At issue is a fundamental disagreement on an important community policy decision. Simply stated the THC has developed a $14 million” Gut and Replace” plan for the Town House (TH).  This would be the largest capital spending project in the history of Marion requiring debt financing lasting more than a generation. The forecasted financing costs, interest expense, of $5,4 million represents 68 percent of the $7.95 million of construction costs. It’s understandable that given the magnitude of the financing costs the THC would like to see it buried in the tax rate and not disclose its to taxpayers.  Please remember these are THC and Town administration developed numbers not mine.

As the result of 2009 investigative report, The Town House (TH) was determined to be structurally sound.   A little TCL is what the TH needs not a massive conversion to a three-story administrative office building complete with a third-floor executive suite and elevator. New windows, paint, roof, electrical work to complement the newly installed boiler is what is needed to keep the TH a viable village landmark. Its taxpayer affordable too.  

The Town House Citizens’ petition does not cap Town House expenditures at $200.000 annually as you suggest in your post.

The Article 36 appropriation requested is a one-time allocation for the facilities manager’s budget. It’s for use in developing a TH triage needs list and the five-year rolling forecast for fixing and repairing TH deferred maintenance and necessary repairs.  Modest funding is included for immediate “fix it” needs while the staff work is being completed for developing the required prioritized expenditures list and forecast. All additional future spending must be approved by Town Meeting.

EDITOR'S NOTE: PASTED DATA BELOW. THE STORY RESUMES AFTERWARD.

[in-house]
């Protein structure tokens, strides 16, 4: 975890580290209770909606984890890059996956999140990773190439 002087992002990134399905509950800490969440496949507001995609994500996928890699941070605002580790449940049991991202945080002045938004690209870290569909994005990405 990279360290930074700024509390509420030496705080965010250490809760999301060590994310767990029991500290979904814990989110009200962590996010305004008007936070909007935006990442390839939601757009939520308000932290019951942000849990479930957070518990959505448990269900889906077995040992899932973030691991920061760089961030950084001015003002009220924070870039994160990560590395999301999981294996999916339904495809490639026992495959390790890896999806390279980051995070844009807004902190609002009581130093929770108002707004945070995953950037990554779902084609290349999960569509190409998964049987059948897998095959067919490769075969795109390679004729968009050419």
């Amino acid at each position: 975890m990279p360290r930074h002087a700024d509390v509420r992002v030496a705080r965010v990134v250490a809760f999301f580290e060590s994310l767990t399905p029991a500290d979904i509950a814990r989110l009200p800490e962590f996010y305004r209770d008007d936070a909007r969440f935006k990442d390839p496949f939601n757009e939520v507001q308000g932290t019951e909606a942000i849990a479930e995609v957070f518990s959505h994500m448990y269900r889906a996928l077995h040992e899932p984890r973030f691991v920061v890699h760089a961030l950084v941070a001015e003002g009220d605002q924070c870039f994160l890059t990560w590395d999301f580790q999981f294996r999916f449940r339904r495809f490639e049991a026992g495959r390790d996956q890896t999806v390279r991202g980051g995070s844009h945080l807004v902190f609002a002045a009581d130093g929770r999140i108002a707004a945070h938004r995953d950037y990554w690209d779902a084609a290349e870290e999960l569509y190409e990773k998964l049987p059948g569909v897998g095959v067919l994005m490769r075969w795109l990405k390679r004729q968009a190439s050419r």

The program envision by this bylaw does not contemplate any major “Gut and Replace” of the Town House interior. This is not necessary. There is no third-floor executive suite with private elevator contemplated, no expansive and unnecessary conference and meeting rooms, no expensive water proof document storage for the inherently wet TH basement. Nor are there expensive expenditures for all new furniture, equipment and fixtures. Marion’s 2,500 taxpayer cannot afford paying for a new three story executive world headquarters as envisioned by the THC. Consider the Capital spending list of $40 million over the next four years and the $68.4 million on the Capital Committee’s 10-year forecast listed in the Town Report.     

If Article 36 bylaw repair and replacement option for TH is a “Band-Aid for a hemophiliac” the Band -Aid is the way to go.  The hemophiliac is saved and lives a long life sieving as a community landmark and Town administrative office.



Posted by: Semwam | May 01, 2018 08:15

Mr. North,

I wish you would stop exaggerating facts. The construction costs is $7.9m not including CPA funds. There is no third floor “executive world headquarters “ the town administrators office will actually be reduced from curt 832 sq. Ft. To 323 sq. Ft.

Wayne Mattson



Posted by: Brian M Canto | May 02, 2018 10:34

Maybe its just me but 2500 tax payers paying for a 7.9M project plus 5.4M in interest cost doesnt exactly sound like the best way to spend our tax dollars, especially for a building that 18 people occupy on a busy day and most residents visit once or twice a year.

I like the look of the building just as much as the next resident, I'm not a village resident but I appreciate the atmosphere and feel of it and I realize the TH is a big part of that.  What I completely disagree with is the reckless spending for a full gut rehab when the building could be improved over the course of time.  Our town has bigger fish to fry (roads, waste water treatment facility, sewer function, etc) that would benefit the WHOLE town.

Why do we all of a sudden NOW need to undertake the largest capital spending project in our town's history?